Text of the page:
Big Data

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This is the Internet

IQ tests are a crude metric. They rely on the ability to reason which of four or five answers to a particular, often quite limited problem, happens to be correct. Dependent on how many correct answers are scored, a number is assigned which carries meaning. But, an IQ test only measures a few key variables, and does so with remarkably little data. It cannot measure emotional intelligence, sense of humour, personality type or any one of a hundred variables which define us uniquely. It cannot measure whether what we read is true or not; it cannot distinguish between pornography and art. It is the difference between limited artificial intelligence and general AI. Limited systems are closed and numerical, such as computers learning to play chess, or crunching numbers to find available flights or using real-time routing software on a map,  general systems are poor at screening “undesirable” content on Facebook’s pages – they just aren’t very good at the requisite subtlety and discrimination, so, for the most part, humans still have to do it instead. Which is, I suppose, something of a relief, SkyNet won’t be going self-aware any time soon.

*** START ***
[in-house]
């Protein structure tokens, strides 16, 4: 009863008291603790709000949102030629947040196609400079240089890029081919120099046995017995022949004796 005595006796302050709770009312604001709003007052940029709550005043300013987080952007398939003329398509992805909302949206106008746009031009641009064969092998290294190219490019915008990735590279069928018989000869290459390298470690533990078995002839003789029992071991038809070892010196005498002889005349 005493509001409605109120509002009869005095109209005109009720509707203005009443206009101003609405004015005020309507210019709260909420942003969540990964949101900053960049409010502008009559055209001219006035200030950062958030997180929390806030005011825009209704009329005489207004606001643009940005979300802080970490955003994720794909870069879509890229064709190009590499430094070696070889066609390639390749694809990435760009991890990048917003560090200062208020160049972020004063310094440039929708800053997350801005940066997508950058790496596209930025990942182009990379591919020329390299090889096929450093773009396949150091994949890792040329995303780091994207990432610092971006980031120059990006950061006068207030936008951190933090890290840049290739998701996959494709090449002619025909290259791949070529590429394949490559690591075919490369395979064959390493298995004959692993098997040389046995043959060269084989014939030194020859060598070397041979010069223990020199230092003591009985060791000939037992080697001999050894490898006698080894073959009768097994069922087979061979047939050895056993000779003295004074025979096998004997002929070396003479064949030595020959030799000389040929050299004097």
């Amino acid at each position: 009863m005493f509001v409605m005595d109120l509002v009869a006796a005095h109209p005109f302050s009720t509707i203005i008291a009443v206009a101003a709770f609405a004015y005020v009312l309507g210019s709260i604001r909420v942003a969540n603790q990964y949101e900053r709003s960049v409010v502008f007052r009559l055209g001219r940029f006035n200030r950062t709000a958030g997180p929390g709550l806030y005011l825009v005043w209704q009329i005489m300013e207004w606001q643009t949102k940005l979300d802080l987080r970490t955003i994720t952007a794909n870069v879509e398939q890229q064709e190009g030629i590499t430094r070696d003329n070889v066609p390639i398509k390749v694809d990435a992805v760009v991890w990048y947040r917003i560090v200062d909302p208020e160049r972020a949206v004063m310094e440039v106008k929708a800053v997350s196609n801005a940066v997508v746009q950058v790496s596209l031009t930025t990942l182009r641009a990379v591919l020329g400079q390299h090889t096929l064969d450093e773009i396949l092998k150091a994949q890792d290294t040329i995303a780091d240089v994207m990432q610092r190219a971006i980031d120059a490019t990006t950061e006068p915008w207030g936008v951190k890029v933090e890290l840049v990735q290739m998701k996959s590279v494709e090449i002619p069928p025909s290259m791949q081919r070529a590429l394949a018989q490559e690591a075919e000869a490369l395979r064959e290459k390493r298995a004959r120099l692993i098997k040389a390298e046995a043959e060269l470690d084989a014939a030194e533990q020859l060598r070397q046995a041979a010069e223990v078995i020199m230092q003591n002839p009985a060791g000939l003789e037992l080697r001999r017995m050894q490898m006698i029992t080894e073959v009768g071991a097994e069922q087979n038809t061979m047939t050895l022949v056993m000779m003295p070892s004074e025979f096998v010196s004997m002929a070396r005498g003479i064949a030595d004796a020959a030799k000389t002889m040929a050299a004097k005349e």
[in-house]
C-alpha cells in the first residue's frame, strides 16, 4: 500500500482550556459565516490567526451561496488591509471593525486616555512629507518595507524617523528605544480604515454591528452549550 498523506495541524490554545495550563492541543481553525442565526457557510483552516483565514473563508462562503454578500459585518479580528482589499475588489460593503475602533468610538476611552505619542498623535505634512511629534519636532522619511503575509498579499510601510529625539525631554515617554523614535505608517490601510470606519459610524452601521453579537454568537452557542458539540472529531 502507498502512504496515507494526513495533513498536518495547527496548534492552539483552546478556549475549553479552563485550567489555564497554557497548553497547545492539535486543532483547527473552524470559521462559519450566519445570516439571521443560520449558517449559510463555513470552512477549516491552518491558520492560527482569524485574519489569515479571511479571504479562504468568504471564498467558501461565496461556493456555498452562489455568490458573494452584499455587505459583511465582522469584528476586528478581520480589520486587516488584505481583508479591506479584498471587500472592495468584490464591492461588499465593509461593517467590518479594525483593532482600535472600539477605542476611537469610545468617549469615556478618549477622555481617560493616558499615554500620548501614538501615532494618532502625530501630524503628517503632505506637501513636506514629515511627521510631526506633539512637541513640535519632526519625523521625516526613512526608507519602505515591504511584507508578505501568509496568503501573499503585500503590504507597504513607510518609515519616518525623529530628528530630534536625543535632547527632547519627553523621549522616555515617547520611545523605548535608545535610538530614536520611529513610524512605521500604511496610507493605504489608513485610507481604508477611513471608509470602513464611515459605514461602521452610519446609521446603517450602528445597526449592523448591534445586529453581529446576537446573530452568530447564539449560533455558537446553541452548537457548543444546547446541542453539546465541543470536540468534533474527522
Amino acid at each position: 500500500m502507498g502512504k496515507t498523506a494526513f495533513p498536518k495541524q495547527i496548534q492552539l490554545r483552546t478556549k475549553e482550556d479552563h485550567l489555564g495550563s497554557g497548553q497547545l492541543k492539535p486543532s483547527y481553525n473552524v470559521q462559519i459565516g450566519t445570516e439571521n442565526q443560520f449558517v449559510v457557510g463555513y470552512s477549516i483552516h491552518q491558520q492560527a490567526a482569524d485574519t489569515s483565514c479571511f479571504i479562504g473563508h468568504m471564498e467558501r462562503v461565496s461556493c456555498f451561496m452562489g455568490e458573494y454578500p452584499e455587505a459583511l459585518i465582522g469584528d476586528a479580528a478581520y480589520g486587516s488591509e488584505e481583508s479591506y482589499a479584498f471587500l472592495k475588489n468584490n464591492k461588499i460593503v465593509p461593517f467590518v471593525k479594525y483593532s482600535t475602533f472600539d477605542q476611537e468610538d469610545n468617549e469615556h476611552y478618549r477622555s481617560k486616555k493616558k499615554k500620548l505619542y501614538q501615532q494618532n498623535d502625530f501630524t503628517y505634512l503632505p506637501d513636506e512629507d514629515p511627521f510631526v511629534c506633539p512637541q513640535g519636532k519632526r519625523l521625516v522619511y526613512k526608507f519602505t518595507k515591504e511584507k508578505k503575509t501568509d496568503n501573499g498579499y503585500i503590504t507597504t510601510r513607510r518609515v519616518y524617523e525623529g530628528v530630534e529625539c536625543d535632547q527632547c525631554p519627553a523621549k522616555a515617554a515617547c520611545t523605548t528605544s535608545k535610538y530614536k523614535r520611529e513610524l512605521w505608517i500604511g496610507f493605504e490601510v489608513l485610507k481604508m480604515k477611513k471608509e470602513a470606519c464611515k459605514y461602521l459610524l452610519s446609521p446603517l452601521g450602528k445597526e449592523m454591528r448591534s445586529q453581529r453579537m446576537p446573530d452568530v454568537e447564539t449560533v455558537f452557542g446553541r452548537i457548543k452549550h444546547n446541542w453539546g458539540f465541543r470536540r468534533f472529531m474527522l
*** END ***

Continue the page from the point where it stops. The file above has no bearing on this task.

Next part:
Of the dozen or so most valuable public companies in the world today, over half depend substantially on data-driven automated scaling, using relatively few real people – great news for their shareholders – since this makes them profitable beyond all dreams of avarice, for example, WhatsApp (monthly userbase, over 450 million) was sold to Facebook for 22 billion (yes, billion) US dollars, which will buy a freshly brewed Starbucks for every man, woman and child on the planet and pay off the national debt of Albania with the change. Artificial intelligence and “big data” enables these digital companies to grow in unprecedented ways.  Facebook, Amazon and similar companies are now reaching more customers with more personalised experiences than any others that came before them, which is touted as a huge advantage over previous, cruder advertising content. But this comes at a price. Alarmingly, Facebook uses phone-contact data as part of its friend recommendation algorithm and it is possible to download one’s entire phone records from them, which is deeply worrying. Most users are blissfully unaware of the sheer quantity of metadata that Facebook and others harvest about them and use to provide targeted advertising. While data collection is technically “opt-in,” in Messenger, for example,  opt-in is the default installation mode for the application, not a separate notification of data collection. Facebook has never explicitly revealed that the data was being collected, and it was only discovered as part of a review of the data associated with the accounts. Those problems hinge on Facebook’s various uses of automation that only inconsistently involve actual human judgment. Content-suggestion algorithms, which place a premium on user attention, have been shown to systematically amplify shocking and extreme material, including fabricated or misleading news. Facebook’s lightly-screened ad sales – which they described later as a ’technical failure’ allowed Russia-linked buyers to spend as much as $150,000 to try to influence US politics, and made it possible to run racially discriminatory housing advertisements. And this is possibly the tip of the iceberg. I wonder how much digital meddling has gone on between the Russians, the Chinese and the North Koreans. The North Korean change of heart over nuclear weapons came about with quite remarkable speed. I wonder why…